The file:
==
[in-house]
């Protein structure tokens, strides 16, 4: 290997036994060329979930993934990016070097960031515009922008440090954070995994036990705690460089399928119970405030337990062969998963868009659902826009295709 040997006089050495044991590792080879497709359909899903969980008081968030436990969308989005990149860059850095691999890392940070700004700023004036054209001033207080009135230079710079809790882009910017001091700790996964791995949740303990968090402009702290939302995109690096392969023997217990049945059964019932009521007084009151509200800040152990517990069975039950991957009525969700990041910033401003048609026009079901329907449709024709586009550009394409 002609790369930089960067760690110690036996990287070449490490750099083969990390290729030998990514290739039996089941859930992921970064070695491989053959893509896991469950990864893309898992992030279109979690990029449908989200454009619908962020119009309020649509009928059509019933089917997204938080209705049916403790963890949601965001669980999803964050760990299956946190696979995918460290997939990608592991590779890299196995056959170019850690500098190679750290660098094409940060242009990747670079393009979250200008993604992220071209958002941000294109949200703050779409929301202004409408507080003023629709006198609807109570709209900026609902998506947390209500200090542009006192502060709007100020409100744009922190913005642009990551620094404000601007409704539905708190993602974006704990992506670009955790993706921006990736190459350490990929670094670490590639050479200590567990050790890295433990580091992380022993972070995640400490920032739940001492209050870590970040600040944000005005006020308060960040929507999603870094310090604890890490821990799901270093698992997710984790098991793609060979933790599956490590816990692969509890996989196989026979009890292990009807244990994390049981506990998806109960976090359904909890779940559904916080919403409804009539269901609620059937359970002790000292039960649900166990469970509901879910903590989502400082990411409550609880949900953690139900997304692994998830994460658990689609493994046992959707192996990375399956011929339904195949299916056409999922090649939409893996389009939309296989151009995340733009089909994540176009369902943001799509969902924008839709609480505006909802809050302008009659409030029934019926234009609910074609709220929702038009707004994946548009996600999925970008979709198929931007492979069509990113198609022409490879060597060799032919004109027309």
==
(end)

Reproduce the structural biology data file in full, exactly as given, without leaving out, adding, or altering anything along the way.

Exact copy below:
[in-house]
């Protein structure tokens, strides 16, 4: 290997036994060329979930993934990016070097960031515009922008440090954070995994036990705690460089399928119970405030337990062969998963868009659902826009295709 040997006089050495044991590792080879497709359909899903969980008081968030436990969308989005990149860059850095691999890392940070700004700023004036054209001033207080009135230079710079809790882009910017001091700790996964791995949740303990968090402009702290939302995109690096392969023997217990049945059964019932009521007084009151509200800040152990517990069975039950991957009525969700990041910033401003048609026009079901329907449709024709586009550009394409 002609790369930089960067760690110690036996990287070449490490750099083969990390290729030998990514290739039996089941859930992921970064070695491989053959893509896991469950990864893309898992992030279109979690990029449908989200454009619908962020119009309020649509009928059509019933089917997204938080209705049916403790963890949601965001669980999803964050760990299956946190696979995918460290997939990608592991590779890299196995056959170019850690500098190679750290660098094409940060242009990747670079393009979250200008993604992220071209958002941000294109949200703050779409929301202004409408507080003023629709006198609807109570709209900026609902998506947390209500200090542009006192502060709007100020409100744009922190913005642009990551620094404000601007409704539905708190993602974006704990992506670009955790993706921006990736190459350490990929670094670490590639050479200590567990050790890295433990580091992380022993972070995640400490920032739940001492209050870590970040600040944000005005006020308060960040929507999603870094310090604890890490821990799901270093698992997710984790098991793609060979933790599956490590816990692969509890996989196989026979009890292990009807244990994390049981506990998806109960976090359904909890779940559904916080919403409804009539269901609620059937359970002790000292039960649900166990469970509901879910903590989502400082990411409550609880949900953690139900997304692994998830994460658990689609493994046992959707192996990375399956011929339904195949299916056409999922090649939409893996389009939309296989151009995340733009089909994540176009369902943001799509969902924008839709609480505006909802809050302008009659409030029934019926234009609910074609709220929702038009707004994946548009996600999925970008979709198929931007492979069509990113198609022409490879060597060799032919004109027309």